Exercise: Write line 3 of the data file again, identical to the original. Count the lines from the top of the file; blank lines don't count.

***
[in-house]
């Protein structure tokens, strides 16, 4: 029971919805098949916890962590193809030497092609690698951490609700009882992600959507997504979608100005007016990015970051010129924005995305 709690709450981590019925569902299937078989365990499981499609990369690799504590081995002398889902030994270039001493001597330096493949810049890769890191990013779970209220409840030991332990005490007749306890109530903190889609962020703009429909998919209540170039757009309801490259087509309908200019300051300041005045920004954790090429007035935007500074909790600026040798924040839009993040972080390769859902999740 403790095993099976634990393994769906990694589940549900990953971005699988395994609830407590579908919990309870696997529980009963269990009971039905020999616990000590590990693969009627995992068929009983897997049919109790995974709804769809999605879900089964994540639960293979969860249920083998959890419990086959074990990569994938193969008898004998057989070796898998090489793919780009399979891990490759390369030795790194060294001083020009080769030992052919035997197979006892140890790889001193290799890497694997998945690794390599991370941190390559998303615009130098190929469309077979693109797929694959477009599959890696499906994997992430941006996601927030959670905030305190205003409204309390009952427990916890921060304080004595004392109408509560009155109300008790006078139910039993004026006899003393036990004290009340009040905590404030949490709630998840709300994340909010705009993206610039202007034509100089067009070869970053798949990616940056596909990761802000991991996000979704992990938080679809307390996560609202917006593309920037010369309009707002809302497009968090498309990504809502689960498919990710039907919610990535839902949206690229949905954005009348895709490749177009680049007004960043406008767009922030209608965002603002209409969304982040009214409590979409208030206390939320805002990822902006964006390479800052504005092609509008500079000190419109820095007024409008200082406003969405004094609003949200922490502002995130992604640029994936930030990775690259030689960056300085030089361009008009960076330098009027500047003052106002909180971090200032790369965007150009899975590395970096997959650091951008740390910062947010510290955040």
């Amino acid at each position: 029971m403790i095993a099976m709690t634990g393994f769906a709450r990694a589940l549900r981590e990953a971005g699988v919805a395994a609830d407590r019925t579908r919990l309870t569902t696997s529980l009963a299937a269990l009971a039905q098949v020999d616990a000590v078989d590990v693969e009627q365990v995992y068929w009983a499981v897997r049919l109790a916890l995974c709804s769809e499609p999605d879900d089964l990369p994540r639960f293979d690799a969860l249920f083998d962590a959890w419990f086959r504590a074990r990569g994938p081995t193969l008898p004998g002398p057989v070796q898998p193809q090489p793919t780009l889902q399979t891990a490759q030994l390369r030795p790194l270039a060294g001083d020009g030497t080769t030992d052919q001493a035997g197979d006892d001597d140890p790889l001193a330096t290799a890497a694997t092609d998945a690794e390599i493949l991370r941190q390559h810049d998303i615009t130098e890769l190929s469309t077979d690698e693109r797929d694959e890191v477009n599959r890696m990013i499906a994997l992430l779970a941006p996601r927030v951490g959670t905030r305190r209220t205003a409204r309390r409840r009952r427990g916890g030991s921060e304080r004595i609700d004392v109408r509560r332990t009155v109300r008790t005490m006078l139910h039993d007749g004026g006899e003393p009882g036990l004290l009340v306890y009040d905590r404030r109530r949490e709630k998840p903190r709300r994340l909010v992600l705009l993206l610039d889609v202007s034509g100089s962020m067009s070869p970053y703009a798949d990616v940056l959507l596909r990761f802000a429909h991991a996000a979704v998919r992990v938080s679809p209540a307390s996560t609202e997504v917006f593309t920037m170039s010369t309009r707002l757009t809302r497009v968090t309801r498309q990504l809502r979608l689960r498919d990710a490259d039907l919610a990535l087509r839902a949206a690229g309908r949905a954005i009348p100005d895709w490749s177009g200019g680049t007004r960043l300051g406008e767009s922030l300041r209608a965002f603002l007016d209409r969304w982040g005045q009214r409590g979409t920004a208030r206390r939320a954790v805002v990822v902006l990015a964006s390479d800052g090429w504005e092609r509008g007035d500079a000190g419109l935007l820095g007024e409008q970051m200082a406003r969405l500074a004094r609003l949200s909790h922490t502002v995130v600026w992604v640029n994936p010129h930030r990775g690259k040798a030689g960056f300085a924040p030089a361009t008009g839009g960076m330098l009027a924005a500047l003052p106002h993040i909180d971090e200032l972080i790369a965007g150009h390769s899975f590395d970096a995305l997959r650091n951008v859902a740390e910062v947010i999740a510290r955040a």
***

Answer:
């Amino acid at each position: 029971m403790i095993a099976m709690t634990g393994f769906a709450r990694a589940l549900r981590e990953a971005g699988v919805a395994a609830d407590r019925t579908r919990l309870t569902t696997s529980l009963a299937a269990l009971a039905q098949v020999d616990a000590v078989d590990v693969e009627q365990v995992y068929w009983a499981v897997r049919l109790a916890l995974c709804s769809e499609p999605d879900d089964l990369p994540r639960f293979d690799a969860l249920f083998d962590a959890w419990f086959r504590a074990r990569g994938p081995t193969l008898p004998g002398p057989v070796q898998p193809q090489p793919t780009l889902q399979t891990a490759q030994l390369r030795p790194l270039a060294g001083d020009g030497t080769t030992d052919q001493a035997g197979d006892d001597d140890p790889l001193a330096t290799a890497a694997t092609d998945a690794e390599i493949l991370r941190q390559h810049d998303i615009t130098e890769l190929s469309t077979d690698e693109r797929d694959e890191v477009n599959r890696m990013i499906a994997l992430l779970a941006p996601r927030v951490g959670t905030r305190r209220t205003a409204r309390r409840r009952r427990g916890g030991s921060e304080r004595i609700d004392v109408r509560r332990t009155v109300r008790t005490m006078l139910h039993d007749g004026g006899e003393p009882g036990l004290l009340v306890y009040d905590r404030r109530r949490e709630k998840p903190r709300r994340l909010v992600l705009l993206l610039d889609v202007s034509g100089s962020m067009s070869p970053y703009a798949d990616v940056l959507l596909r990761f802000a429909h991991a996000a979704v998919r992990v938080s679809p209540a307390s996560t609202e997504v917006f593309t920037m170039s010369t309009r707002l757009t809302r497009v968090t309801r498309q990504l809502r979608l689960r498919d990710a490259d039907l919610a990535l087509r839902a949206a690229g309908r949905a954005i009348p100005d895709w490749s177009g200019g680049t007004r960043l300051g406008e767009s922030l300041r209608a965002f603002l007016d209409r969304w982040g005045q009214r409590g979409t920004a208030r206390r939320a954790v805002v990822v902006l990015a964006s390479d800052g090429w504005e092609r509008g007035d500079a000190g419109l935007l820095g007024e409008q970051m200082a406003r969405l500074a004094r609003l949200s909790h922490t502002v995130v600026w992604v640029n994936p010129h930030r990775g690259k040798a030689g960056f300085a924040p030089a361009t008009g839009g960076m330098l009027a924005a500047l003052p106002h993040i909180d971090e200032l972080i790369a965007g150009h390769s899975f590395d970096a995305l997959r650091n951008v859902a740390e910062v947010i999740a510290r955040a």